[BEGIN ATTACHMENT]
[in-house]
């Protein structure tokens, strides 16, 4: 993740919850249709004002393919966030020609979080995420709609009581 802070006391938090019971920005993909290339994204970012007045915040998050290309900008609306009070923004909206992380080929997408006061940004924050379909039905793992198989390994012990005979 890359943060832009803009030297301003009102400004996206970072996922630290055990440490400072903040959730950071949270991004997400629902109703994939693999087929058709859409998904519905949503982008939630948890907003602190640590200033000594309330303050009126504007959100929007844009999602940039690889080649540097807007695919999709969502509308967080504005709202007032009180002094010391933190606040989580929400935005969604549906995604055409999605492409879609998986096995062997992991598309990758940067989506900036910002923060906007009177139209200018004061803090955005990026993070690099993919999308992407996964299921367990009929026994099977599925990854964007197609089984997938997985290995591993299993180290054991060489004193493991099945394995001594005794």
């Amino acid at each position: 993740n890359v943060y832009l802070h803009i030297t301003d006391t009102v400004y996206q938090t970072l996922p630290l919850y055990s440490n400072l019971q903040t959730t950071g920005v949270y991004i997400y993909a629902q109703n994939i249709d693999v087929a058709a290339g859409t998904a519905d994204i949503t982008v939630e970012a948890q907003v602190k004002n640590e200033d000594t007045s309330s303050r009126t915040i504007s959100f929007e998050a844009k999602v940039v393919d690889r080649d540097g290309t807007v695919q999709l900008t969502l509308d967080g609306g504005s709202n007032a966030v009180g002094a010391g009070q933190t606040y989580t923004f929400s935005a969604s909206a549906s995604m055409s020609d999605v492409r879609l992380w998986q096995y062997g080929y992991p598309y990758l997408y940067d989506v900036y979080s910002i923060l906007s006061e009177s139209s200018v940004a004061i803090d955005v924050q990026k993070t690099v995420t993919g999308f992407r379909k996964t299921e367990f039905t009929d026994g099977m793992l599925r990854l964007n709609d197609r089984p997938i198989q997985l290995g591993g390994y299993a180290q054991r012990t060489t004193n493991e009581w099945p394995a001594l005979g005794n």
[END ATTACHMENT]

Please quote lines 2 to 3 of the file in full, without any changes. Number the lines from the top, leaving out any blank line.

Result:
């Protein structure tokens, strides 16, 4: 993740919850249709004002393919966030020609979080995420709609009581 802070006391938090019971920005993909290339994204970012007045915040998050290309900008609306009070923004909206992380080929997408006061940004924050379909039905793992198989390994012990005979 890359943060832009803009030297301003009102400004996206970072996922630290055990440490400072903040959730950071949270991004997400629902109703994939693999087929058709859409998904519905949503982008939630948890907003602190640590200033000594309330303050009126504007959100929007844009999602940039690889080649540097807007695919999709969502509308967080504005709202007032009180002094010391933190606040989580929400935005969604549906995604055409999605492409879609998986096995062997992991598309990758940067989506900036910002923060906007009177139209200018004061803090955005990026993070690099993919999308992407996964299921367990009929026994099977599925990854964007197609089984997938997985290995591993299993180290054991060489004193493991099945394995001594005794």
């Amino acid at each position: 993740n890359v943060y832009l802070h803009i030297t301003d006391t009102v400004y996206q938090t970072l996922p630290l919850y055990s440490n400072l019971q903040t959730t950071g920005v949270y991004i997400y993909a629902q109703n994939i249709d693999v087929a058709a290339g859409t998904a519905d994204i949503t982008v939630e970012a948890q907003v602190k004002n640590e200033d000594t007045s309330s303050r009126t915040i504007s959100f929007e998050a844009k999602v940039v393919d690889r080649d540097g290309t807007v695919q999709l900008t969502l509308d967080g609306g504005s709202n007032a966030v009180g002094a010391g009070q933190t606040y989580t923004f929400s935005a969604s909206a549906s995604m055409s020609d999605v492409r879609l992380w998986q096995y062997g080929y992991p598309y990758l997408y940067d989506v900036y979080s910002i923060l906007s006061e009177s139209s200018v940004a004061i803090d955005v924050q990026k993070t690099v995420t993919g999308f992407r379909k996964t299921e367990f039905t009929d026994g099977m793992l599925r990854l964007n709609d197609r089984p997938i198989q997985l290995g591993g390994y299993a180290q054991r012990t060489t004193n493991e009581w099945p394995a001594l005979g005794n």